Where am I? It’s dark and I’ve lost my network settings! How innocuous editing of NetApp config file can lead to lost IPsPosted: February 24, 2012
So I was performing an initial configuration of a FAS3270 the other day when I changed the interface group information via PuTTY. Specifically, I deleted and recreated the interface groups manually instead of running setup. After I did this and following a reboot of the filer, the IP addresses for both interface groups were missing. Performing an ‘ifconfig -a’ before the reboot, I saw the IP addresses assigned correctly:
Now that I have a small VM for my test lab, I converted it to a template and looked for a cool way to deploy several VMs from this template with PowerCLI. Turns out it’s actually really easy, anti-climactic, even. The good folks over at VMPros.nl have an excellent tutorial on this topic. Alan Renouf (Twitter @alanrenouf) was the first to comment on their blogpost. He included a nice for loop to replace a single line for each VM deployment. I incorporated Alan’s suggestion as well as a few options from the PowerCLI New-VM cmdlet reference page, like adding the VM to a resource pool and then powering on the VM.
Here’s the code:
Manlio Frizzi over at VirtualAleph.blogspot.com has asked me to help spread the word about a contest he’s holding on his blog. It’s actually a great way to start good conversations about Virtual Desktop Infrastructures, how they’re used today, and how they could be made better. To be eligible, Manlio is asking contestants to offer three opinions regarding the state of VDI technology today. With the support of Train Signal, he’s giving away their VMware View 5 Essentials 2 DVD training package to two, yes two, winners. Another cool thing about his contest is that he’s going to donate all the proceeds from his next Google Adsense payment to a cat asylum. Be sure to thank him for this when you enter! You can check out his contest here: VDI CONTEST
In response to Miguel’s post, here are my thoughts:
I’m sure at least one of the VMware dudes Miguel was talking to was once a Windows System Administrator. I’m also sure that that same VMware dude cringed at the thought of needlessly putting multiple services on a single VM. He probably thought that as long as the customer had enough money for Windows Server licenses, compute and disk resources, that one should obviously separate each service into their own server. Now, to take a step back, let us say that, yes, it certainly is possible to put all the services you mentioned, vCenter, SQL 2008, VUM, and maybe even SRM on the same box, whether virtual or physical. But of course, whether this is possible or not is not in question. It’s whether it should or should not be done in the first place. I’m going to pull out the age old consultant’s answer and say, “It depends.”
It depends on if the customer has the budget for more Windows or SQL licenses. Does the customer have the compute and disk resources for several more servers? Is there already an existing SQL box or cluster that could be used? Is a DBA on staff, or at least a competent Windows Server admin? Does the customer’s environment even need a full blown SQL installation or would SQL Express do fine?
Now I’m coming from a background of government contracting where money is usually thrown at such projects. Resources for such an implementation are little thought about because they’re going to be there no matter what. This question could impact SMBs more, but probably not large corporations.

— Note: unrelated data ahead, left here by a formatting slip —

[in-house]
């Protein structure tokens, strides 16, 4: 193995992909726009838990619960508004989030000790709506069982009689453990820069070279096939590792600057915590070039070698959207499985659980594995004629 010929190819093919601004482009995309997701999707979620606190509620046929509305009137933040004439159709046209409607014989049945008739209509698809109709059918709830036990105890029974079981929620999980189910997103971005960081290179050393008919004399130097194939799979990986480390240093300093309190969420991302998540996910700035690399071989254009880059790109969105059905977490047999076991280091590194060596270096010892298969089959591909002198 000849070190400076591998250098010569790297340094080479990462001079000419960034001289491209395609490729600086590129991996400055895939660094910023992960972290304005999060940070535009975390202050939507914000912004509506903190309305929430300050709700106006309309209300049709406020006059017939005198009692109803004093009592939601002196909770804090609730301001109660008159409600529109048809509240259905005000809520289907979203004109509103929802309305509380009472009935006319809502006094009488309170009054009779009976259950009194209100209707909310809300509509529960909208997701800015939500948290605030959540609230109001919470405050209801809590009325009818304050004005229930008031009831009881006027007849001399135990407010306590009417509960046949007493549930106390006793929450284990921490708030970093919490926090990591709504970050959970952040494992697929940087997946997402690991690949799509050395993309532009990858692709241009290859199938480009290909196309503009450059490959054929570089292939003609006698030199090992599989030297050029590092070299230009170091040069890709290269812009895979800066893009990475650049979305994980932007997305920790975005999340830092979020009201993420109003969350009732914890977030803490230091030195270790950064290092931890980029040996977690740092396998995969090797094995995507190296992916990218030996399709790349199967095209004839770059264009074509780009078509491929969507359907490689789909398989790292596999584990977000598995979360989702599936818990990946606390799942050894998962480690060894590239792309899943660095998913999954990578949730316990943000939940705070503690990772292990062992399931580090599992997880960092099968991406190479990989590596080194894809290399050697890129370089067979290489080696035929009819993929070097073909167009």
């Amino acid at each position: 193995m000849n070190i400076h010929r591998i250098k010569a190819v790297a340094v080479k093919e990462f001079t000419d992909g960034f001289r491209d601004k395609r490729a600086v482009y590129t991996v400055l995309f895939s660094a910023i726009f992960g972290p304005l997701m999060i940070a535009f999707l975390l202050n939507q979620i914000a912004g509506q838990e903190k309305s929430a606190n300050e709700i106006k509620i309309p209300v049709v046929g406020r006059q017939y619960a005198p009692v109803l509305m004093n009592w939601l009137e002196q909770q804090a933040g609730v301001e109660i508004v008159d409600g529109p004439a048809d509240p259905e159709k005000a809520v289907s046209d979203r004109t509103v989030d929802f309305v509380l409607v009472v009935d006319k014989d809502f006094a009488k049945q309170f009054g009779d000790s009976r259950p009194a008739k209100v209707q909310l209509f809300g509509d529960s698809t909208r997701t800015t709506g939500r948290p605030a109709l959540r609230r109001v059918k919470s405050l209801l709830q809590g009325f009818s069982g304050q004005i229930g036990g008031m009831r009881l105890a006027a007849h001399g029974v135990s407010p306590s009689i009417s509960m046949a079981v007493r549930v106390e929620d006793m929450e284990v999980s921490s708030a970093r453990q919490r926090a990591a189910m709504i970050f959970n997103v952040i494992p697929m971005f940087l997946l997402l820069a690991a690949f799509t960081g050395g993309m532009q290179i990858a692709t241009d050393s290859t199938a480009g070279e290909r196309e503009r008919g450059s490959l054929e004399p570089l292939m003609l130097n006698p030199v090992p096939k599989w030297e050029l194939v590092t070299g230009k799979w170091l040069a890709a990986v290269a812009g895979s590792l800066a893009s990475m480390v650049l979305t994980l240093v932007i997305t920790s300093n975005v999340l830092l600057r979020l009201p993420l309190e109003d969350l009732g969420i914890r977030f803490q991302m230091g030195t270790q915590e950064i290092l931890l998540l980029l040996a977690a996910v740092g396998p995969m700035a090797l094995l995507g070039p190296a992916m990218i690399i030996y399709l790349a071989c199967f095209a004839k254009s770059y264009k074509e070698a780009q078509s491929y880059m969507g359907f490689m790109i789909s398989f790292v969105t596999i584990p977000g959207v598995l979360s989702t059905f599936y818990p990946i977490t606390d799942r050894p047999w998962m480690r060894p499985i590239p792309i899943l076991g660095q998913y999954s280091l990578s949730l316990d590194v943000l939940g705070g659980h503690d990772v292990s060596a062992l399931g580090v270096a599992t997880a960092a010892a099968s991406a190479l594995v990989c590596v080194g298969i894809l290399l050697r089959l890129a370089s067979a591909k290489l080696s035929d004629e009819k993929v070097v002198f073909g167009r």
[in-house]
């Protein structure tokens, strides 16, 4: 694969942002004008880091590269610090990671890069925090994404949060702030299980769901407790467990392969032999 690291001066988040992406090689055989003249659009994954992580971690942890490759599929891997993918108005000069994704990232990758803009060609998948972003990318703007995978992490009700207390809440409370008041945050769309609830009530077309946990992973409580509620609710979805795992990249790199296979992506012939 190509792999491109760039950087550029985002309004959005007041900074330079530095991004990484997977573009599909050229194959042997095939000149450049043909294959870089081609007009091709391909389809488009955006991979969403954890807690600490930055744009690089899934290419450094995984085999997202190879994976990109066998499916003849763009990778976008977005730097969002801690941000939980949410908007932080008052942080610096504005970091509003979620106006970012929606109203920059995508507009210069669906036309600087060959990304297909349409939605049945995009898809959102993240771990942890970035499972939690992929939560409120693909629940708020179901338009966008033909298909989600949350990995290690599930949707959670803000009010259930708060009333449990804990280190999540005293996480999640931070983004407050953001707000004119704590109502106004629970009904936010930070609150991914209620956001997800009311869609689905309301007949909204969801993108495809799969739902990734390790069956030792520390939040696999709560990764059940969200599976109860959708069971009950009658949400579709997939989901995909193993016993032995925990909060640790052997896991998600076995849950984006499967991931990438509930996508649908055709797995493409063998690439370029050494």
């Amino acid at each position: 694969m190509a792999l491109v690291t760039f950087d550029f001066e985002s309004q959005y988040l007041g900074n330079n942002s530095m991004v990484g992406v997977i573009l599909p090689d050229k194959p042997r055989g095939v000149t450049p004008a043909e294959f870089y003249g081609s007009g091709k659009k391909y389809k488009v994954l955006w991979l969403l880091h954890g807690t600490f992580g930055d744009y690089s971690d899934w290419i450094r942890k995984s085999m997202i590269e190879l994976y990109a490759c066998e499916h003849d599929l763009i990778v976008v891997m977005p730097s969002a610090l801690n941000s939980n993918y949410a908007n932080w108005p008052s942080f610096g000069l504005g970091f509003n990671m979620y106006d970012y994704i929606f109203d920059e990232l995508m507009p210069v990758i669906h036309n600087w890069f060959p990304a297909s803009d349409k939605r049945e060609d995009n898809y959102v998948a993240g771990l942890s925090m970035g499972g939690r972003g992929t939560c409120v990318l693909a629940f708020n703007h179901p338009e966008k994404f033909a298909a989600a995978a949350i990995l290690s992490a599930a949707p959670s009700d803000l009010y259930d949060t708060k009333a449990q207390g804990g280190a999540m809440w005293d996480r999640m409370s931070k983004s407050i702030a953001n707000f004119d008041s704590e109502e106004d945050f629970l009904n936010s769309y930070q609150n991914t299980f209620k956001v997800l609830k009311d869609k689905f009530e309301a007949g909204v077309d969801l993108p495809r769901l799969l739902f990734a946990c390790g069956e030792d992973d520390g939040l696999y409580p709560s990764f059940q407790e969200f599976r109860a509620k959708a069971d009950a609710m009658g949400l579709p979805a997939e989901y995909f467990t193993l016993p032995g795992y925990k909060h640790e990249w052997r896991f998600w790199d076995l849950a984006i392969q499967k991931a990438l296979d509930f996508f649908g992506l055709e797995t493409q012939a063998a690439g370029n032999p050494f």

I think there are certainly right and wrong ways to implement based on circumstances. On the one hand, if you have the licenses, compute, disk, and administrative resources, I say absolutely, put each service on it’s own separate box. In more constrained environments, you may need to double up two or more services.
That’s not the least of it. Recovering from a failed VM will cost you less in time, effort, and hopefully, money. With an “all your eggs in one basket” approach, if one VM goes down, is somehow unrecoverable, then you’ve lost a lot of data. Separating your services reduces the liklihood that any one VM failure/loss will result in mutlitple services lost.
So I was having a discussion with a few fellow VMware dudes, and we were discussing the vCenter installation methods. One train of thought is to install vCenter, VUM, SQL 2008,, and SRM on 1 VM with 2 vCPUs, 4 GB of memory an a 100 GB drive, Monitor for performance and adjust as required by analyzing the performance data. I have alwbeen doing installations this way lately without issue. I have also done installations on dedicated SQL boxes \ VMs. I have gotten good performance out of the environment with having all services on a single VM. In larger environments of 20 or more hosts and 300 + VMs, I have used a dedicated SQL server. The SRM documetation recommends a separate server for the SRM installation, but I have not seen any issues with it on the same box, and there was not any performance degradation in an…
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Get my 57MB Damn Small Linux OVA here (rename file extension from .doc to .ova): DOWNLOAD
While I’m traveling, I use my laptop as a mobile test lab. To do anything of significance, I like to run two VMware ESXi 5 hosts, vCenter Server 5, a domain controller (both on x64 Windows Server 2008 R2) and for my recent study focus, a NetApp DataONTAP 8.1 simulator, all on VMware Workstation 8. All these things are great, but with “only” 8 GB RAM to pull from, my resources are limited and I’m pushing RAM utilization to the max before I even start running VMs, as you can see below. The only thing saving me is an Intel 320 Series SSD.